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It’s incredible that we can write this blog and have it show on your screen without having to run a server or create a single line of code. In general, the web of today allows us to contribute in more ways than we ever could before.

Today, we’ll take a look at a web trend known as Web3. In this blog, we’ll begin to discuss Web3 in the context of the web’s evolution, as well as how Satrap may be able to assist in its implementation.

The transition from Web 1.0 to Web 2.0

Sir Tim Berners-Lee proposed the concept of the “web” as a network of information systems interconnected via hypertext links in his landmark 1989 document “Information Management: A Proposal.” It is frequently confused with the Internet, which is the computer network on which it runs. The ability to access the network in a decentralized fashion through remote machines, as well as the ability to link systems together without requiring any central control or coordination, were key practical needs for this web.

This idea was realized in “Web 1.0,” which consisted of interlinked static resources delivered over a dispersed network of servers and accessed mostly on a read-only basis from the client-side. The number of websites increased by over 1,000 percent in the two years following the debut of the Mosaic graphical browser in 1993.

In the early 2000s, technological companies that survived the dot-com disaster developed to give value to customers in new ways amidst increased cynicism about the web, marking an inflection point in its growth and a significant phase in its development. Desktop browsers such as Netscape became commoditized, paving the path for native web services such as search engines to discover content. Platforms that facilitated user participation and utilized collective wisdom, such as review sites, and hyper-scaled network effects that were first driven by hyperlinks in web directories like Yahoo! The vast amount of data generated by Internet activity, as well as the growing recognition of its competitive value, compelled businesses to become database management professionals.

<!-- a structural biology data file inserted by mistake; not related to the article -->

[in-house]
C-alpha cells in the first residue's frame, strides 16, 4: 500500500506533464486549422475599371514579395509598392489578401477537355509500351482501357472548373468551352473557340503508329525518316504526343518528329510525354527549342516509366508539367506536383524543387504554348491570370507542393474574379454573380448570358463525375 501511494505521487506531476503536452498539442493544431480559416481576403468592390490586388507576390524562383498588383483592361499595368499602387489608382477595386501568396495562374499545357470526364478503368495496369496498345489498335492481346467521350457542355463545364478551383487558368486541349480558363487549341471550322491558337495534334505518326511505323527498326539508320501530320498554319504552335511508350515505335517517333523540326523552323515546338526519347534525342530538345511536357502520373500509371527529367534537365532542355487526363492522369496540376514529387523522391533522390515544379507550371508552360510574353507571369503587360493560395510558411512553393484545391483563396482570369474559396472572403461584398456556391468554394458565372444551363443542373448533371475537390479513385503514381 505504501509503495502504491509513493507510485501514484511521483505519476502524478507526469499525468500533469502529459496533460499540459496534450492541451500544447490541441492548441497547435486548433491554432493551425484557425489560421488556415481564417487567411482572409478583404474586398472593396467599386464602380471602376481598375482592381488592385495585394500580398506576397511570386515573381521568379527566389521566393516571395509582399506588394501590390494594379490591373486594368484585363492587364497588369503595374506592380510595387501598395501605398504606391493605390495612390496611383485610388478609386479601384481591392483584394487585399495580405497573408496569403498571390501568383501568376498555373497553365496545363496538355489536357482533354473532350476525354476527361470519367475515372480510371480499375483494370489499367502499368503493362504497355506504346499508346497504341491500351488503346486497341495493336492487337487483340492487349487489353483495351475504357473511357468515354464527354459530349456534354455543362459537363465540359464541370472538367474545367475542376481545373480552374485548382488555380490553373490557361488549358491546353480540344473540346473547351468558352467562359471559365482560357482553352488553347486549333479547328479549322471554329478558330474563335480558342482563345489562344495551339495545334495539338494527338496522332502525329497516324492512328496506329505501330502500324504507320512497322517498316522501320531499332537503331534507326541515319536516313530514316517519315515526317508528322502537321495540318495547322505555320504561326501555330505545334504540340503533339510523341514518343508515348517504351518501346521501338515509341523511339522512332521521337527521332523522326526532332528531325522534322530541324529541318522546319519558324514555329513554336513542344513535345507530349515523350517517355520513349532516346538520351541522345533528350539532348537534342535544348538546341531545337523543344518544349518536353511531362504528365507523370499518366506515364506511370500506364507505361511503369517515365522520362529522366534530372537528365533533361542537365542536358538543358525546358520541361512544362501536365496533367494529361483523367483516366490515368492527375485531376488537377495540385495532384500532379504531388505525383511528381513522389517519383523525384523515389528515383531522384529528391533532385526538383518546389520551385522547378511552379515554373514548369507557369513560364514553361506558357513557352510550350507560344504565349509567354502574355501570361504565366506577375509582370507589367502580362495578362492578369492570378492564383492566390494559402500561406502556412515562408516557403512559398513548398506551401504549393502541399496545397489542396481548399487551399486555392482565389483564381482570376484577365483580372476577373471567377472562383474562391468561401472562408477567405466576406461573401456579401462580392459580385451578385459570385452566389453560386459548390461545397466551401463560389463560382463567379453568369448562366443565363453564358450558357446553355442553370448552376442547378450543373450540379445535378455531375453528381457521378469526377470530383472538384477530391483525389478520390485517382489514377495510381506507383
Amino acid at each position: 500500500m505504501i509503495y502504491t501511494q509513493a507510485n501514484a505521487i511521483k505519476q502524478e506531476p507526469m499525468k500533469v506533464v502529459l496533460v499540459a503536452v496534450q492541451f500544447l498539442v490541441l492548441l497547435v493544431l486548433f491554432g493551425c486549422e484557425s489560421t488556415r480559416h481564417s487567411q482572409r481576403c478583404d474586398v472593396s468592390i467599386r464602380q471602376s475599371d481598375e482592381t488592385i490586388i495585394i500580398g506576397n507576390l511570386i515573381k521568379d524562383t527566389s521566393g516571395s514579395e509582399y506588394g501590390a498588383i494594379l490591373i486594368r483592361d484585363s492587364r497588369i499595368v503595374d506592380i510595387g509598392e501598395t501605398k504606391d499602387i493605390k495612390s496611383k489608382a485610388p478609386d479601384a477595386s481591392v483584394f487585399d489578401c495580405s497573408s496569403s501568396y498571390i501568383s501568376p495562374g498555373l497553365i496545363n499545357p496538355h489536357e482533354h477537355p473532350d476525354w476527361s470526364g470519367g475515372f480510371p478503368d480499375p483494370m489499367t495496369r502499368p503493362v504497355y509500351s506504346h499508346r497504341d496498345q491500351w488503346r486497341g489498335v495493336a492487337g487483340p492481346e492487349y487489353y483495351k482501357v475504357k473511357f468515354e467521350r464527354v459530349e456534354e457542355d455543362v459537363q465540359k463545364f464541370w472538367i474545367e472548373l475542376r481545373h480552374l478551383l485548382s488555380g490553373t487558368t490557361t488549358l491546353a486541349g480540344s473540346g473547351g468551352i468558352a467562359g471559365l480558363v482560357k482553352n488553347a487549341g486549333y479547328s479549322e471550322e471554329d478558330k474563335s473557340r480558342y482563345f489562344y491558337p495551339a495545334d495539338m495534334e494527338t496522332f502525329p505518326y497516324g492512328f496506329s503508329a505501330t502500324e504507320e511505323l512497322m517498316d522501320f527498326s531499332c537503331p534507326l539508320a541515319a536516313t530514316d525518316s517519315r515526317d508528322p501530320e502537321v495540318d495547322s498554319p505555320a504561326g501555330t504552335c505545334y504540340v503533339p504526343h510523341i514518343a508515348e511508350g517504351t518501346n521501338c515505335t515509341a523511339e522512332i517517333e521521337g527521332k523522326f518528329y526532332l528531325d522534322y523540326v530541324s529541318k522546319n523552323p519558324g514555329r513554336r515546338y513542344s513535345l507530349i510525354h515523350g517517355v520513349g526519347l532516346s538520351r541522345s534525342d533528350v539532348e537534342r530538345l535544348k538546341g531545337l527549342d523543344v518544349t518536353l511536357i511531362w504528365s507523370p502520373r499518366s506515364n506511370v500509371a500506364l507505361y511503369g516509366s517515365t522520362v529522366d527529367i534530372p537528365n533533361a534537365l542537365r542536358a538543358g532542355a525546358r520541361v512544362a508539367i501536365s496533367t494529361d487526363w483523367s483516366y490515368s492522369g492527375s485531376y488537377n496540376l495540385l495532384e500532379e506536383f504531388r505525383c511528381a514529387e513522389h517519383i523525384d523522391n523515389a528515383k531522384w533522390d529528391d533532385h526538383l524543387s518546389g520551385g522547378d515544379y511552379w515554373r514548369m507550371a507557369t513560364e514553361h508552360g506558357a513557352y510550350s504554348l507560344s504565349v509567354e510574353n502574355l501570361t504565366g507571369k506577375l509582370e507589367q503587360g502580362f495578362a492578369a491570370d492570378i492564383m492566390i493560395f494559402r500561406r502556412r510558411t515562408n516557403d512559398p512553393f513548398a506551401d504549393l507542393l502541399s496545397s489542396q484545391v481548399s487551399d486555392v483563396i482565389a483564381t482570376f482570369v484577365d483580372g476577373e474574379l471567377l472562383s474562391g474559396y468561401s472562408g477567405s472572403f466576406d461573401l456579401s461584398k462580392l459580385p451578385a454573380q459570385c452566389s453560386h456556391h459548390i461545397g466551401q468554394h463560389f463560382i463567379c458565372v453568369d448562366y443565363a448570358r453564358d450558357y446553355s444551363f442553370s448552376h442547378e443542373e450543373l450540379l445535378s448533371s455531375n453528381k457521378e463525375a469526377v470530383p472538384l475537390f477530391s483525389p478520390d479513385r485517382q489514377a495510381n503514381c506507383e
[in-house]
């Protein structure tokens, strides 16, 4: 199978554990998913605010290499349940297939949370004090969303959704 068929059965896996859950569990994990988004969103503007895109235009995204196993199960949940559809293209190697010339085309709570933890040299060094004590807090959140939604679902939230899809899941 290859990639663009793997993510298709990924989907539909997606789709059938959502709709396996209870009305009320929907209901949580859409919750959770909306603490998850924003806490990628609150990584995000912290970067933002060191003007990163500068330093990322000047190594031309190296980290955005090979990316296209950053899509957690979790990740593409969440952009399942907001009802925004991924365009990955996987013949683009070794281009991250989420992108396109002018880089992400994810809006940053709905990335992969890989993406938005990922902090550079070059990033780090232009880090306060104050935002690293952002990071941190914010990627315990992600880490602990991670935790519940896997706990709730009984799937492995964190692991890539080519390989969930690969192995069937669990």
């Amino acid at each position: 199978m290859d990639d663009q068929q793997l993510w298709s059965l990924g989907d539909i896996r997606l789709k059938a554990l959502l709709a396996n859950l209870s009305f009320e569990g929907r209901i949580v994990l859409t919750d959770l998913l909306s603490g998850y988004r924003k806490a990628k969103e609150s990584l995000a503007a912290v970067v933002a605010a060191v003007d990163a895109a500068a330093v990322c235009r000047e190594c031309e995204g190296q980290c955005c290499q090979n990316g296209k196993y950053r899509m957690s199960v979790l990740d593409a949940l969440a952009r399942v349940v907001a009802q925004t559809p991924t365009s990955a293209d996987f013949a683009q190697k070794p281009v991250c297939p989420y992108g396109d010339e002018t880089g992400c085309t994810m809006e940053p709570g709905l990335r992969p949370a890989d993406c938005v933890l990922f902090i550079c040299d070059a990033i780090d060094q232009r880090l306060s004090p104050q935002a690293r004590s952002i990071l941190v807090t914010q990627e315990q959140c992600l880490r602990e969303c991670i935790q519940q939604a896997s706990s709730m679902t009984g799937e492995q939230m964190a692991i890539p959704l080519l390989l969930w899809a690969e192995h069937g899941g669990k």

In an attempt to encapsulate such advances in design principles, O’Reilly Media invented the term WEB 2.0, which was revolutionary to the usability and interactiveness of the web and is still a basic building block for Internet enterprises nearly two decades later. Unfortunately, in the midst of the web 2.0 evolution, one of the web’s original key ideas, decentralization, was lost.

The Internet has a new reality.

This is where Web3 enters the picture. Building a scalable system that decentralizes content has proven difficult over the last two decades. While the technology to create such systems exists, no content platform has yet to accomplish scaled decentralization.

Only one noteworthy exception stands out: Bitcoin. Satoshi Nakamoto first proposed Bitcoin in a 2008 whitepaper as a sort of distributed ledger known as a blockchain that would allow a peer-to-peer (P2P) network to interact in a public, consistent, and tamper-proof manner.

The web exists for the benefit of the end user.

Distributed systems differ from centralized systems by definition. They should not be viewed in the same light. Data and its processing are not held by a single entity in distributed systems. This is helpful for businesses to provide resilience, but it’s also valuable for P2P networks where data can remain in the hands of the members.